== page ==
People that transition from IT to litigation support have an interesting advantage. I have noticed it time and time again.
Much of the technical work we perform in litigation support can be repetitive, step by step, “just get it done” tasks. However, some technical work can be trial and error.
Some examples would be:
1. We are using a new software program.
2. We are troubleshooting an unexpected error message.
3. Something goes wrong with the steps we have taken, an unexpected result occurs.
4. We are not sure how to accomplish the task at hand and we need to figure out how to get the result we need from the dataset we have to work with.
5. Working with new file types we've never had a chance to work with before.
Those that have previously worked in IT roles have a higher level of confidence when it comes to technical tasks. But it is more than that. When there is an unknown component to our workflow in litigation support, a former IT person will instinctively “try something else” or “select a new option” with much less hesitation and with a higher level of confidence.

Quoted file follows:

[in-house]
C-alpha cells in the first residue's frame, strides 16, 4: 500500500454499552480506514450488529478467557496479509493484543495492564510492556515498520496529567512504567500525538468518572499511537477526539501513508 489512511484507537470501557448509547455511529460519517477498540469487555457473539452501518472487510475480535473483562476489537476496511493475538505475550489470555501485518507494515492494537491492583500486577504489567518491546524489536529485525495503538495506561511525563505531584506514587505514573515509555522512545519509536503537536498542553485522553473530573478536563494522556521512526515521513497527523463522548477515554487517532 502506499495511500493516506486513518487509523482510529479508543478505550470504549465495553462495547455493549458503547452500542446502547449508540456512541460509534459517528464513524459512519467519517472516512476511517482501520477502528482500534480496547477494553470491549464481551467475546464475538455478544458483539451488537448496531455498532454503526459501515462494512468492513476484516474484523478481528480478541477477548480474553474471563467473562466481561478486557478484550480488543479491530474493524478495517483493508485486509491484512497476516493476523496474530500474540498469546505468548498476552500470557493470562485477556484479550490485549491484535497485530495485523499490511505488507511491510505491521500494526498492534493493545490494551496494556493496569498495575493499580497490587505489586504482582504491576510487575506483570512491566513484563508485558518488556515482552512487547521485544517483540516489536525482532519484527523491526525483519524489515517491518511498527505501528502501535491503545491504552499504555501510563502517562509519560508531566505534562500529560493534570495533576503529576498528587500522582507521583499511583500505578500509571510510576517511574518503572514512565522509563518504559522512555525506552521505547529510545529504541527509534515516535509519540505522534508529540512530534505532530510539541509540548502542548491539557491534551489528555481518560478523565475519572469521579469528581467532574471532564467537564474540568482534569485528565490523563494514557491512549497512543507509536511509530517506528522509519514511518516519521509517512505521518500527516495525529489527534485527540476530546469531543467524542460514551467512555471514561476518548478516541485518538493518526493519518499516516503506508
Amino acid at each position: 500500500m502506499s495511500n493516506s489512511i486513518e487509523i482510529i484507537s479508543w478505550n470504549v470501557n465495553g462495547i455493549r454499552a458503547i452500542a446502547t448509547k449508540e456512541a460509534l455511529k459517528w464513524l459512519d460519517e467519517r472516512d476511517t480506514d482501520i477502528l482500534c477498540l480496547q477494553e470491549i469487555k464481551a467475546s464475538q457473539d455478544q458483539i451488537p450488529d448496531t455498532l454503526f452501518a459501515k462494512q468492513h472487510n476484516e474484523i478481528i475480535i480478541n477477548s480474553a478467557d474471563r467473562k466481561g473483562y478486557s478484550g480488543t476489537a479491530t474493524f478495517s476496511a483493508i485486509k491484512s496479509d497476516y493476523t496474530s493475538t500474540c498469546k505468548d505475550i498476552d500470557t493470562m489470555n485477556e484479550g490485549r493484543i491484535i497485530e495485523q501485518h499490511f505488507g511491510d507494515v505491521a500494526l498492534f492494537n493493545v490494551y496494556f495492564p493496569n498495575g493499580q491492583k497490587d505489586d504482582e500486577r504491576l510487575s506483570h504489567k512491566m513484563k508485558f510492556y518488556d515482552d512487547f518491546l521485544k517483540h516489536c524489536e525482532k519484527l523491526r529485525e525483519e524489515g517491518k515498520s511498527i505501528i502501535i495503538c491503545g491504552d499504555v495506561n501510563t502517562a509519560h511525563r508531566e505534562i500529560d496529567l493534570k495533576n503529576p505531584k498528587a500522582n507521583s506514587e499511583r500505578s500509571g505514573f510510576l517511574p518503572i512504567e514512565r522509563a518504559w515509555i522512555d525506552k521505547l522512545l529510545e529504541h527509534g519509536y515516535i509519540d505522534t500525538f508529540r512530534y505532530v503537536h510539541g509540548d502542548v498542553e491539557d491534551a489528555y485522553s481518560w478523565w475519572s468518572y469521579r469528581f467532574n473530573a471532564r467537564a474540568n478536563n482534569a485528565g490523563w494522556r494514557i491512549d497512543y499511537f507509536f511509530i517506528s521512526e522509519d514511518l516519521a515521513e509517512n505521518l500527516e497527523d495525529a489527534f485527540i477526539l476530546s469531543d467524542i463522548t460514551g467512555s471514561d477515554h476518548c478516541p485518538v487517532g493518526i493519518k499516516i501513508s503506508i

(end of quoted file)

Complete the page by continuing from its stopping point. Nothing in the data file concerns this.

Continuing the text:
There is an underlying trust in the outcome. A former IT person understands the difference between a nominal error and a more serious error. They are less afraid to move forward after an unexpected occurrence.
One of the hardest things to teach a newbie with a less technical background is that it is okay to try another solution or that an unexpected result is not the end of the world. Newbies tend to be afraid of breaking things or causing irreparable harm to the dataset.
One of the things I like to do when training a newbie in Concordance for instance, is to tell them we can always just recreate the database if something goes wrong. I tell them about the Zap feature which will empty a database so they can start over. I also teach them about backing up the database prior to importing new data. In other words, I help them realize that they don't need to stress out. We can fix most things.
Have you ever felt a little afraid to “click that button”?